To arrange a Probate consultation, call: (928) 445-3230
A loved one has died and you do not know what to do next. The loved oned either left you in charge of his or her affairs or he or she never made a plan. What do you do first? What do you do next?
You may have heard the words Executor, Personal Representative, Will, here or there, but you may not be sure what they mean. We can explain them and answer your questions. At GoodmanLaw(sm) you may find a probate lawyer who will answer your questions, guide you through the process and help you deal with the things life has sent you.
We help people with Arizona probate issues such as obtaining “letters” dealing with a beneficiary, determining who should be the executor (personal representative) and looking for non-probate methods of transferring title to assets. For probate attorney in Prescott, AZ or assistance in any Arizona county, call us at (928) 445-3230.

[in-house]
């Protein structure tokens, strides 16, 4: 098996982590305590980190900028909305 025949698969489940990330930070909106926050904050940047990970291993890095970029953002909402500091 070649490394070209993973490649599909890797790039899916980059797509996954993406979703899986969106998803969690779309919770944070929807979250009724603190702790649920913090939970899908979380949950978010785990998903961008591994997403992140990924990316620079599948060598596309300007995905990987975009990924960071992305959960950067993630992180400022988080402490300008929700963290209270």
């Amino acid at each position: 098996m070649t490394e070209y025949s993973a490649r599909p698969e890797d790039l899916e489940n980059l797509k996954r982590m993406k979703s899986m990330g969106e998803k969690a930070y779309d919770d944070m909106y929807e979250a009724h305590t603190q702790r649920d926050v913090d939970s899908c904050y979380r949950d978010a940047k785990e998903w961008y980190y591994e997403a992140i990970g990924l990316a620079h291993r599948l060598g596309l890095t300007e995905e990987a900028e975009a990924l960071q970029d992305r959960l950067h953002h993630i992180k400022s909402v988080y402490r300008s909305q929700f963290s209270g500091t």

What is Probate?
Originally the term “probate” meant “to prove the Will,” but the term has grown to include the administration of the decedent’s estate. There are several ways to proceed in handling a given estate. Essentially an estate may be handled either (1) as a single “supervised” administration or (2) as a series of separate proceedings which may be either “formal” or “informal.” Supervised administration is reserved for complex estates. Informal proceedings are used to handle uncontested matters. Formal proceedings are available if there is a dispute or if someone wants a final court adjudication to forestall later disagreements.
Most probate proceedings are informal. Certain forms must be filed with the court, but the court is not involved in collecting, managing, valuing, or distributing the assets; and, once appointed, the personal representative (the executor or executrix is called “personal representative” in Arizona) can do virtually anything with the property which the decedent could have done.
When is the “Reading of the Will?”
The Reading of the Will
Contrary to the images portrayed on television and the movies, in Arizona, there is usually no formal “Reading of the Will.” Once a Will is filed for probate it becomes a public record and is available for inspection by anyone. Persons interested in the Estate are entitled to receive a copy of the Will, and they usually read it in the privacy of their own homes.